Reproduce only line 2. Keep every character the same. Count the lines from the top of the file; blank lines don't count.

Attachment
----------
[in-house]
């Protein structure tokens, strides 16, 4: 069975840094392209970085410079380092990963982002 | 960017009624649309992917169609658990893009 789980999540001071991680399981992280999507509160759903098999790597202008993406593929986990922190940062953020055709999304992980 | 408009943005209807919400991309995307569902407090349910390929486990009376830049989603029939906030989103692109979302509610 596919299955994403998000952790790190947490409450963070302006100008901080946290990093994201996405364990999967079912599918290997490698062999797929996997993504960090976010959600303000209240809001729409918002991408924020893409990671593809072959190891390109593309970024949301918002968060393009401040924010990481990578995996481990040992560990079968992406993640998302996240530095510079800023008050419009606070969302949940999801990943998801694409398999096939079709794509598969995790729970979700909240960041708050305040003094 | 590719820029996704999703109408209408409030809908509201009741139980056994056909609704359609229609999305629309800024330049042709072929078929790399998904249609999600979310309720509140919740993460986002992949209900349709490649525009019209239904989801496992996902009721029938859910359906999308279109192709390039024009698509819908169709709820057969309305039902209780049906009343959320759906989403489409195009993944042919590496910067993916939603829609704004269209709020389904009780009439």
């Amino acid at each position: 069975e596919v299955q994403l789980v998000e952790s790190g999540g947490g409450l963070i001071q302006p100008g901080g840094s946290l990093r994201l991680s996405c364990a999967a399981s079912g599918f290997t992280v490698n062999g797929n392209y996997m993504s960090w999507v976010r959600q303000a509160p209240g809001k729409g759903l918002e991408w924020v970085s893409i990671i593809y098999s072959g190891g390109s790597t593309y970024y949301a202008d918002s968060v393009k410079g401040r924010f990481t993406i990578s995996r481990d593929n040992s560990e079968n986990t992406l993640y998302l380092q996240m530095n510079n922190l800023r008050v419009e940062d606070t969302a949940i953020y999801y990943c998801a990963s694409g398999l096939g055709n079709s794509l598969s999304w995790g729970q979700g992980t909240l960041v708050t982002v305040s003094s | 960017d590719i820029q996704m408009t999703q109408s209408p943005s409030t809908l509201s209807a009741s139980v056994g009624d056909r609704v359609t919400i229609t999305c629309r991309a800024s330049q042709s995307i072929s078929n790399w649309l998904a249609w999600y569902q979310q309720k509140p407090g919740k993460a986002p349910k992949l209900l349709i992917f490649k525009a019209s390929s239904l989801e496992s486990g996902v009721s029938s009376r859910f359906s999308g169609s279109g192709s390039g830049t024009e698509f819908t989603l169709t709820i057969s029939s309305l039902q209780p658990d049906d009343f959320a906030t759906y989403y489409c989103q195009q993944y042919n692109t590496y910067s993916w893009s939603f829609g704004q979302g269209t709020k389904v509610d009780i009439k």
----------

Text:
């Protein structure tokens, strides 16, 4: 069975840094392209970085410079380092990963982002 | 960017009624649309992917169609658990893009 789980999540001071991680399981992280999507509160759903098999790597202008993406593929986990922190940062953020055709999304992980 | 408009943005209807919400991309995307569902407090349910390929486990009376830049989603029939906030989103692109979302509610 596919299955994403998000952790790190947490409450963070302006100008901080946290990093994201996405364990999967079912599918290997490698062999797929996997993504960090976010959600303000209240809001729409918002991408924020893409990671593809072959190891390109593309970024949301918002968060393009401040924010990481990578995996481990040992560990079968992406993640998302996240530095510079800023008050419009606070969302949940999801990943998801694409398999096939079709794509598969995790729970979700909240960041708050305040003094 | 590719820029996704999703109408209408409030809908509201009741139980056994056909609704359609229609999305629309800024330049042709072929078929790399998904249609999600979310309720509140919740993460986002992949209900349709490649525009019209239904989801496992996902009721029938859910359906999308279109192709390039024009698509819908169709709820057969309305039902209780049906009343959320759906989403489409195009993944042919590496910067993916939603829609704004269209709020389904009780009439």